1. FC Union Berlin: Football: Understandable fan protest, DFL makes it easy for itself

Final celebration with tennis ball: Union’s Benedict Hollerbach in front of the fan block

Photo: imago/Matthias Koch

German professional football is in turmoil. The game between 1. FC Union and VfL Wolfsburg in the Alte Försterei on Saturday provided a good picture of its condition. During the half-time break, Christopher Trimmel gave information about it, rested and with a clear head. “A protest should hurt, otherwise you won’t see or hear it,” said the red-banned Berlin captain after the first round, which was marked by renewed fan protests against an investor’s planned entry into the German Football League (DFL) and the resulting ones The whistle was blown after 80 minutes rather than 45 minutes.

From the player’s point of view, this was of course not ideal, Trimmel admitted: “We are leading, so I’m taking something positive out of it.” Shortly before the half-time whistle, Danilo Doekhi’s header had put the hosts in the lead. It remained 1-0 – an important victory for Union in the relegation battle. What was remarkable, however, was not the uneventful game that Wolfsburg dominated, but rather the general conditions.

Tennis balls are not a crime,” chanted the fans of both clubs, throwing hundreds of them onto the field. The DFB, as the organizer of the game, sees it differently and asks the clubs to pay for throwing objects. His referees have a four-step plan for such incidents: interruption, leaving the field, going to the dressing room, abandoning the game. After referee Matthias Jöllenbeck had pulled out the first three stops and was ready to lead the teams back onto the pitch, stadium announcer Christian Arbeit announced: “It is the referee team’s last attempt to bring the game to an end.”

There was no sign of displeasure from spectators – as in other stadiums – about the long interruption in the Alte Försterei. There was a relaxed discussion in the stands and the break in the game was used to go to the drinks counter. This good mood could be the result of the clarification of the complex conflict. In the stadium magazine, Union’s ultra-group “Wuhlesyndikat” provided information about this on two pages. Their criticism was abbreviated and read on banners in the stadium: “DFL-approved investors: supported by Saudi blood money.” The two “private equity companies” Blackstone and CVC are the investors favored by the league association. Their general “locust behavior” as a business principle, the special connections to Saudi Arabia and the multiple connections in world sport were discussed in detail in the stadium booklet.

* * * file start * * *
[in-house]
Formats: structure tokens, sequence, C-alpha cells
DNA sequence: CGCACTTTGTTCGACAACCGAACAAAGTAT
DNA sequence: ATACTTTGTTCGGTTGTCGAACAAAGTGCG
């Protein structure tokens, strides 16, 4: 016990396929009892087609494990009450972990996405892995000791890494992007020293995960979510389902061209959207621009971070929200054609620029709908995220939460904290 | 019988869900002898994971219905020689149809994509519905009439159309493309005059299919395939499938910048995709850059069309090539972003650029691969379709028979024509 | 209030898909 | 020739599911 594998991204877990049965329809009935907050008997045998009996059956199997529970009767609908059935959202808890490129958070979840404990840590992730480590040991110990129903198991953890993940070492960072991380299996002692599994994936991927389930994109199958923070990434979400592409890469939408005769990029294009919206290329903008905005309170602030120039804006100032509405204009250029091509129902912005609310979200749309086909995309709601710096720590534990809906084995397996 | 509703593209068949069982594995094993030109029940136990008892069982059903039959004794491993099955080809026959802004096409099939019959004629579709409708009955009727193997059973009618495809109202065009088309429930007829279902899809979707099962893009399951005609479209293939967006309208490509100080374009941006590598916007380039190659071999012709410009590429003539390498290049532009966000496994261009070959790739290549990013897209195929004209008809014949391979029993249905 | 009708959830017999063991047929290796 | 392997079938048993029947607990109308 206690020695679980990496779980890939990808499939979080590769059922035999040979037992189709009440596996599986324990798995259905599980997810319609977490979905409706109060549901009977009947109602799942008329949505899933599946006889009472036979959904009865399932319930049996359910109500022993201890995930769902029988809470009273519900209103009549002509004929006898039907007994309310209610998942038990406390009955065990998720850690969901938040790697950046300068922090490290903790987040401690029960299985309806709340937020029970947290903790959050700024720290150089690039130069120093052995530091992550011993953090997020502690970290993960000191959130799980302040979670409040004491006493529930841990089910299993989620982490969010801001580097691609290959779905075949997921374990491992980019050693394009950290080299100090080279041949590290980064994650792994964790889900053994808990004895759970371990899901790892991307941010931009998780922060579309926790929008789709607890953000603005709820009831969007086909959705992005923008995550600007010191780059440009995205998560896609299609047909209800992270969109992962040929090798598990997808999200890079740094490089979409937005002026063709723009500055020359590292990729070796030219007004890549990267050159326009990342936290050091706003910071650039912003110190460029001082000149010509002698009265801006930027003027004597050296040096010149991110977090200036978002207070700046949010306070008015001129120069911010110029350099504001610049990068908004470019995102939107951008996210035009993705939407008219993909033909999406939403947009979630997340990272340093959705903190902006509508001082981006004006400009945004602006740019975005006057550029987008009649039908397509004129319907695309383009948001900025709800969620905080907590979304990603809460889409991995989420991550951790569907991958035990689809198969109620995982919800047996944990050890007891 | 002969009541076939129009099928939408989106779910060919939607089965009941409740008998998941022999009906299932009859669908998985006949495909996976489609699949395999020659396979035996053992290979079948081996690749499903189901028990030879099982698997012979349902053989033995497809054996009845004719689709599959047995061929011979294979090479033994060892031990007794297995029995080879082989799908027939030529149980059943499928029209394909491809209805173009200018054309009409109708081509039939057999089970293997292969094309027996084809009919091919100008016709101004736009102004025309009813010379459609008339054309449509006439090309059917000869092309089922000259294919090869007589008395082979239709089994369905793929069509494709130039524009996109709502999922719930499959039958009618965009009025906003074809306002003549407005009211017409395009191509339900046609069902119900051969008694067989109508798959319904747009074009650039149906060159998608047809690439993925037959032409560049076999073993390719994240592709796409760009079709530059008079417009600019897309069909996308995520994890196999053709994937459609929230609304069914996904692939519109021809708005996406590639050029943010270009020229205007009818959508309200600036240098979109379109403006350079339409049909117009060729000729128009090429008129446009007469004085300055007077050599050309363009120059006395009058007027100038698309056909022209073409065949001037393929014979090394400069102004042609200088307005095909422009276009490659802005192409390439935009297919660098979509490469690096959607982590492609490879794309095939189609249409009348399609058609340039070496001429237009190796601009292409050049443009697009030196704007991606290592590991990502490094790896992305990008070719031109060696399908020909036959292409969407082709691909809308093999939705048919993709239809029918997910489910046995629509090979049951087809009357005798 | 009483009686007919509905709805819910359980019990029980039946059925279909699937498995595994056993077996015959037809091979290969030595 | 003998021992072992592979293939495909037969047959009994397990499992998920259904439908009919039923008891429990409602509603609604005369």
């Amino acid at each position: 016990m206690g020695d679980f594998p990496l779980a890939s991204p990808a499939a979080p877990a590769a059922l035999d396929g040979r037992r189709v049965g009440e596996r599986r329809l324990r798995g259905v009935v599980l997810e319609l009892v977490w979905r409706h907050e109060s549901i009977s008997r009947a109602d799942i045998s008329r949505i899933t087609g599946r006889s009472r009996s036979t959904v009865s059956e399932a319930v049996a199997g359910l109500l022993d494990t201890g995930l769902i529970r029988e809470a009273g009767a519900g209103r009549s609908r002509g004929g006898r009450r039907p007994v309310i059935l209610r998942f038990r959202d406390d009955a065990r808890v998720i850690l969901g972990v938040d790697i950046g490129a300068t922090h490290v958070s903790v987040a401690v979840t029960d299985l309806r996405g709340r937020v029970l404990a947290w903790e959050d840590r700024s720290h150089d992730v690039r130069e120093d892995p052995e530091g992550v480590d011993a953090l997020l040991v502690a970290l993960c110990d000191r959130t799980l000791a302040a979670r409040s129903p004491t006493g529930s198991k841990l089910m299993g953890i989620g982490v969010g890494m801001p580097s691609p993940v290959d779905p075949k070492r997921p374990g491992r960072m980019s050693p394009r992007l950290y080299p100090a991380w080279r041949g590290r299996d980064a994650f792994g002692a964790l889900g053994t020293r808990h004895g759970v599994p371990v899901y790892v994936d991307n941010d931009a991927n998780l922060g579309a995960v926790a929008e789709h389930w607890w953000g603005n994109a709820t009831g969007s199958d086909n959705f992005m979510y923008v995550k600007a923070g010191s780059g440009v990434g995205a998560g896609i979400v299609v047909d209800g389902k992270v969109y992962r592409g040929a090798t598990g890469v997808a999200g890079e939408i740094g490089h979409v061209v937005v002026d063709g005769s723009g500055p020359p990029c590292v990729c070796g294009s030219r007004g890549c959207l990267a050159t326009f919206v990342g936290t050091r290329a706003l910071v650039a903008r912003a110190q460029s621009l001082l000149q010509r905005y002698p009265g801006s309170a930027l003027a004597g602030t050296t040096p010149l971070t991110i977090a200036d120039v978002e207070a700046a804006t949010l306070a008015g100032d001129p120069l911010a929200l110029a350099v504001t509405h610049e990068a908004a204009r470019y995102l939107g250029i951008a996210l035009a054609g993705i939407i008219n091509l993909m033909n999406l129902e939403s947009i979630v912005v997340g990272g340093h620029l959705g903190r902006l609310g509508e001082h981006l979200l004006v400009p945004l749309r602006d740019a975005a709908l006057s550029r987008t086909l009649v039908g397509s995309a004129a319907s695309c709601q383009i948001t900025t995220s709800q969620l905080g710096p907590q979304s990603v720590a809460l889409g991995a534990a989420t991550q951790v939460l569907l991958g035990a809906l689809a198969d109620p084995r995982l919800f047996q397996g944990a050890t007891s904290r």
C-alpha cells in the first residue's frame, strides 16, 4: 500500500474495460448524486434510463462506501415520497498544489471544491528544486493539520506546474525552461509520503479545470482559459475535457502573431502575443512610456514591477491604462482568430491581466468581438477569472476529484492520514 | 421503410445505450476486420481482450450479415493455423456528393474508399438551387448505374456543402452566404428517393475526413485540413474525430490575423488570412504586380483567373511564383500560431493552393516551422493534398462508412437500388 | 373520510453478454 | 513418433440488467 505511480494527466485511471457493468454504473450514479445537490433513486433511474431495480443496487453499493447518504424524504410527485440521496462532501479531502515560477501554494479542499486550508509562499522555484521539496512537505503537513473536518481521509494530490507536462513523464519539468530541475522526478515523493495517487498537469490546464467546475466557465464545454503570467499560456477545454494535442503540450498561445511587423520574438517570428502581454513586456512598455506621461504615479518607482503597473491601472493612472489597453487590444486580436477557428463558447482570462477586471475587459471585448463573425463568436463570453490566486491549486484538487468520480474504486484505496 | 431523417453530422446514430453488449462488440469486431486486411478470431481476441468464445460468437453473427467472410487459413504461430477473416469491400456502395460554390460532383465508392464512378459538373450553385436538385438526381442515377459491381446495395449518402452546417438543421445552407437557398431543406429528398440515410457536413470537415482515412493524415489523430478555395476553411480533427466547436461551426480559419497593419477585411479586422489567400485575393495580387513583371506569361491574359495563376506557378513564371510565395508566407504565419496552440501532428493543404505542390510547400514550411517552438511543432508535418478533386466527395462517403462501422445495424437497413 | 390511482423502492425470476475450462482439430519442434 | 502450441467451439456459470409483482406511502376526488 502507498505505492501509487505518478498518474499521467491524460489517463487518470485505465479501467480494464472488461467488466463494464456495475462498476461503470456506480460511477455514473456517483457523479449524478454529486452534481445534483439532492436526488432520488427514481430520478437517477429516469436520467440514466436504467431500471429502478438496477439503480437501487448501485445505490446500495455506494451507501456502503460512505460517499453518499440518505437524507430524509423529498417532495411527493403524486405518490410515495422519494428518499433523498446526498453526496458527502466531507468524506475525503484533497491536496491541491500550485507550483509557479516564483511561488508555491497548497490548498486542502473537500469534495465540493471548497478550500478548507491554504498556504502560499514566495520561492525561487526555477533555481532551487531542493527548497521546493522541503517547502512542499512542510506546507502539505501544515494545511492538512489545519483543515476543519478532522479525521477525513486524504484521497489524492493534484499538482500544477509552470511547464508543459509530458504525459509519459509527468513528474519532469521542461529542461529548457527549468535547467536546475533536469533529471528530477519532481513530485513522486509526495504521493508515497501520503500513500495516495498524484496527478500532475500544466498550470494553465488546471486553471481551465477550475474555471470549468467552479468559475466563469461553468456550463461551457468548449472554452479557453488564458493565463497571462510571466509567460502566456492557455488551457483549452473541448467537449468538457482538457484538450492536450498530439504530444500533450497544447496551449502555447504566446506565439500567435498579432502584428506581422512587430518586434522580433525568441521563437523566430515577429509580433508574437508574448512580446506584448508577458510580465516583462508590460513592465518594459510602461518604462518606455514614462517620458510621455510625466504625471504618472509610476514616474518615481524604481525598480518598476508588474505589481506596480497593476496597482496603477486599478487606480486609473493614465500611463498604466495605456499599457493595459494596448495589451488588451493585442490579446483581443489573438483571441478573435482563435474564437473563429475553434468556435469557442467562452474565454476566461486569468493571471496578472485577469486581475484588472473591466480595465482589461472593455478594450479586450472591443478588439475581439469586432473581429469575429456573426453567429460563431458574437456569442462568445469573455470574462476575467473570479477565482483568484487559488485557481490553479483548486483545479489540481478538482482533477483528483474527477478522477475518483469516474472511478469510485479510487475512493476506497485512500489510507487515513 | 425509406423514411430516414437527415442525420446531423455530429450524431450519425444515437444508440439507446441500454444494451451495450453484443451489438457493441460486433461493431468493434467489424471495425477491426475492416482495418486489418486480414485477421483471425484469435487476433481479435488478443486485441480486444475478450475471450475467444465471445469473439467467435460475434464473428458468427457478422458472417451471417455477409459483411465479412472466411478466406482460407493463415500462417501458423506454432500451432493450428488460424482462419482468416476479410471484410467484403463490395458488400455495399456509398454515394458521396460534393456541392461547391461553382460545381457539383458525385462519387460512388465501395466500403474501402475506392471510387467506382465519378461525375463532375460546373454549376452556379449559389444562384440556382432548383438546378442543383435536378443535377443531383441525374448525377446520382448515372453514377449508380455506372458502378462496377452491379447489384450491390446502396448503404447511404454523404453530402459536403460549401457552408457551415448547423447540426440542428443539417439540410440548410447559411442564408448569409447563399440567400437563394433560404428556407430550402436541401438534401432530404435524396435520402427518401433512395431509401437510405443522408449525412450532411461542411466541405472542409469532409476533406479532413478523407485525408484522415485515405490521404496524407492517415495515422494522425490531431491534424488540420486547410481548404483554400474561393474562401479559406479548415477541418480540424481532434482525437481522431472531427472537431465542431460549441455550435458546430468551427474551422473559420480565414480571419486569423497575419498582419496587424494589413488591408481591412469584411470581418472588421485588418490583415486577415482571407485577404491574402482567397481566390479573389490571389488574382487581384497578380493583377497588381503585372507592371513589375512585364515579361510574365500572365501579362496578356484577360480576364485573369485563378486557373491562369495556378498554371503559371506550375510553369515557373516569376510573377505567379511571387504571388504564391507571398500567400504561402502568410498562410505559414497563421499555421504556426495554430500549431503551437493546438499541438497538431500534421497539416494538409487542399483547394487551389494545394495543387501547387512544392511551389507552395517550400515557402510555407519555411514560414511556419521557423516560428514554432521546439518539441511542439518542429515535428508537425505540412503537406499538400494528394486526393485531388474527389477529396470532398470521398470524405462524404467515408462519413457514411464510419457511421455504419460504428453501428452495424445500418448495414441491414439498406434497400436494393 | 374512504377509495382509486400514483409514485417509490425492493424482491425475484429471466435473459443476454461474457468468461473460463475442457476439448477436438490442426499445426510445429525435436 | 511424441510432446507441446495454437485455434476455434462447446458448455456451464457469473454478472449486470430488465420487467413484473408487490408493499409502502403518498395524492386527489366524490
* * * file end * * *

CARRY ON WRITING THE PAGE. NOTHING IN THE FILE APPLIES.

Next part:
The DFL makes it easy. During the week she published a “dialogue offer” to the fan scenes in a highly media-focused manner. This once again publicly put football fans in the bad corner. Because the rejection of this offer was foreseeable. The nation’s largest fan association “Our Curve” explained why in its subsequent press release: “It does not contain any offer for negotiations.” Union Ultras formulated their criticism more specifically on another banner: “An offer to talk after a decision has already been made? Who are you kidding?”

The DFL’s goal is clear: money. Between six and nine percent of the media revenue is to be sold for one billion euros over a period of 20 years. The votes of the 36 professional clubs show how dubious and controversial this concept is. The first failed last May due to the necessary two-thirds majority. Contrary to what was announced, supervisory board chairman Hans-Joachim Watzke did not accept this “democratic decision”. In the second vote in December, 24 clubs decided in favor, exactly the number necessary. The fact that Martin Kind, as a representative of Hannover 96, voted yes, contrary to his club’s demands, is another important point of criticism.

On Friday, “Our Curve” formulated the intention of the – peaceful – fan protests once again on behalf of all scenes: “We demand that an open and therefore transparent new vote on the DFL investor deal be initiated immediately.” That is by no means presumptuous. Not only in view of the course of the conflict so far, but also because of the fact that some clubs are also demanding this.

Part of the turbo-capitalistically organized business are the football professionals. That’s why voices like Christopher Trimmel’s mentioned at the beginning are important – even more so live on the microphone of the broadcasting television station. Others should also be mentioned. Maximilian Arnold was disappointed to answer questions after the defeat in Berlin. The Wolfsburg captain’s opinion on the fan protests: »How else are they supposed to show it? They’re trying to generate attention, which is their right.”

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